Home

Physics 418: Statistical Mechanics I
Prof. S. Teitel stte@pas.rochester.edu ----- Spring 2002

## Problem Set 2

Due Tuesday, March 5, in lecture

• Problem 1

Consider a system of N distinguishable non-interacting objects, each of which can be in one of two possible states, "up" and "down", with energies +e and -e. Assume that N is large.

(a) Working in the microcanonical ensemble, find the entropy of the system S(E, N) as a function of fixed total energy E and number N (Hint: it is useful to consider the numbers N+ and N- of up and down objects). [5 points]

(b) Find the temperature T as a function of energy E and number N. Show that T will be negative if E>0. [5 points]

(c) What happens if such a system (1) with T1<0 comes into thermal contact with another such system (2) with T2>0? Does T1 increase or decrease? Does T2 increase or decrease? In which direction does the heat flow? [5 points]

(d) Working in the canonical ensemble, find the Helmholtz free energy A(T, N) as a function of temperature T and number N. [5 points]

(e) By making the appropriate transformations on A(T, N), find the canonical entropy as a function of the average energy E and number N. Show that your result agrees with your answer for part (a), in the large N limit. [5 points]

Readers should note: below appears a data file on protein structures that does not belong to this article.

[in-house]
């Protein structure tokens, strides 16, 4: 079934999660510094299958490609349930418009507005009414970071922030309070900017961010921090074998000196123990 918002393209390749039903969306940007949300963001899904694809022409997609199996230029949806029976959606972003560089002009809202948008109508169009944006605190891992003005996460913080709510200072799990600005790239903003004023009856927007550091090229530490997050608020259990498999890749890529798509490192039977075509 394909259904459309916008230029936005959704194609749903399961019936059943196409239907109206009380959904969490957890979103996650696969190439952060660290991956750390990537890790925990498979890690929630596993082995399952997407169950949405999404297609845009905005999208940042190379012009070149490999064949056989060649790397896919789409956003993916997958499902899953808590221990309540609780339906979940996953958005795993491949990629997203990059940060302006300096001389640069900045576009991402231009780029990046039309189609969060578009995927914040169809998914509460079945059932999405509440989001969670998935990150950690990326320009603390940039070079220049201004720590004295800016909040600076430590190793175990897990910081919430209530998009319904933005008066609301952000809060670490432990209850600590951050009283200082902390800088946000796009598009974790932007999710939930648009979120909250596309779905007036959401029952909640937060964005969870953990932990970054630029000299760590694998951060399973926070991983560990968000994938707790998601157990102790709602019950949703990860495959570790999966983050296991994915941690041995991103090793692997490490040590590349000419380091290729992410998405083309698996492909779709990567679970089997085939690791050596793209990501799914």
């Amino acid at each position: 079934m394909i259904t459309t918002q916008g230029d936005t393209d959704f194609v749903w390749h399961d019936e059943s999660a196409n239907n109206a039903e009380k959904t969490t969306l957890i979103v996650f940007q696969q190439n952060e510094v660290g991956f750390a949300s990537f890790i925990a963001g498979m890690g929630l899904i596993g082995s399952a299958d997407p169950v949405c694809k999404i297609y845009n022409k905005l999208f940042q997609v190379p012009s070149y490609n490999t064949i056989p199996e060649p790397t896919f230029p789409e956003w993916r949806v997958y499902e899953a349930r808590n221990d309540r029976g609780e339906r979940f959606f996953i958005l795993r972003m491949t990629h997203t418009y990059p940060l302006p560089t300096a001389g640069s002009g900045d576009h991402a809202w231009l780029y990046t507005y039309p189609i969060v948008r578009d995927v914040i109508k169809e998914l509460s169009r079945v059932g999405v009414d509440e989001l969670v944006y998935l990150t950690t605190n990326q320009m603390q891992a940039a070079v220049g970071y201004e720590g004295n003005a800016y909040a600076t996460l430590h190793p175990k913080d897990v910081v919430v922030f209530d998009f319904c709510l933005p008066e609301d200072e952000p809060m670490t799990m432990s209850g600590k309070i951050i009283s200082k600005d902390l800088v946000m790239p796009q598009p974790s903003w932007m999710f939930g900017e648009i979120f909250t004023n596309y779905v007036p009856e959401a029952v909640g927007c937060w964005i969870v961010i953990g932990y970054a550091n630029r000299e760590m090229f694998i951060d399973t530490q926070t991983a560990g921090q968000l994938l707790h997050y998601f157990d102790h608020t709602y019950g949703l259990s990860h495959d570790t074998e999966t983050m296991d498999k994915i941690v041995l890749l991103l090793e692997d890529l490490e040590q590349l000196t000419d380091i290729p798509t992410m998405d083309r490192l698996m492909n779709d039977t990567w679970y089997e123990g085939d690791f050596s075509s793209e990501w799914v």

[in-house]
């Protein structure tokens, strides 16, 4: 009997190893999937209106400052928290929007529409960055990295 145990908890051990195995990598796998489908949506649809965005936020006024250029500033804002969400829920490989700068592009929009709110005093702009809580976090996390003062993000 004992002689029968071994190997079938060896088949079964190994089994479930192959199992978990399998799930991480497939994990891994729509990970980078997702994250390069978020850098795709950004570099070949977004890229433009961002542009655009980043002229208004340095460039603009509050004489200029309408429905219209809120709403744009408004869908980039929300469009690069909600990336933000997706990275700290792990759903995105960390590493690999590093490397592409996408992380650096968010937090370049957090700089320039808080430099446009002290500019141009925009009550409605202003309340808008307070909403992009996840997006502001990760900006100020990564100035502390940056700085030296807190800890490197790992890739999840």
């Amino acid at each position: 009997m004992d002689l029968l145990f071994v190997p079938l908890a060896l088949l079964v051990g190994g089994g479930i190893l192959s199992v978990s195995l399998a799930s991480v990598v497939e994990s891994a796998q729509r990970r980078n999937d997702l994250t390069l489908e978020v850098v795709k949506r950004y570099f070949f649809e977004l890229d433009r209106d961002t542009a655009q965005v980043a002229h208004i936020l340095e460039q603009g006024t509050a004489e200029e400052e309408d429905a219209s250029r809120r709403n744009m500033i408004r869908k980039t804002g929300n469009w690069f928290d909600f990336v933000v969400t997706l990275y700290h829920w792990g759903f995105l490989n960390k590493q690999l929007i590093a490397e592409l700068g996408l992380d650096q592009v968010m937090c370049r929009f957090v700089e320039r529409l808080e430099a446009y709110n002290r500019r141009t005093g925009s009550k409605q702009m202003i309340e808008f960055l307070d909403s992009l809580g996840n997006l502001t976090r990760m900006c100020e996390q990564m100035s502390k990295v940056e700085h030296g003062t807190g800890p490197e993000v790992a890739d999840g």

• Problem 2

Consider a classical gas of N indistinguishable non-interacting particles with ultrarelativistic energies, i.e. their kinetic energy - momentum relation is given by e = pc, with c the speed of light and p the magnitude of the particle's momentum.

(a) Compute the canonical partition function for this system. [5 points]

(b) Show that this system obeys the usual ideal gas law, pV = NkBT. [5 points]

(c) Show that the total average energy is, E = 3NkBT (and hence with (a), E/V = 3P). [5 points]

(d) Show that the ratio of specific heats is, Cp/CV = 4/3. [5 points]

• Problem 3

The grand canonical ensemble may be described as one in which the total energy and total number of particles fluctuate, but in which the total average energy, E, and the total average number of particles, N, are fixed. Starting with Shannon's definition of the entropy for a porbability distribution,

S = - kB Sumi pi ln pi
determine the grand canonical probabilities pi, by maximizing the above S subject to the constraints of fixed average E and N. [5 points]

Last update: Monday, August 20, 2007 at 12:09:17 PM.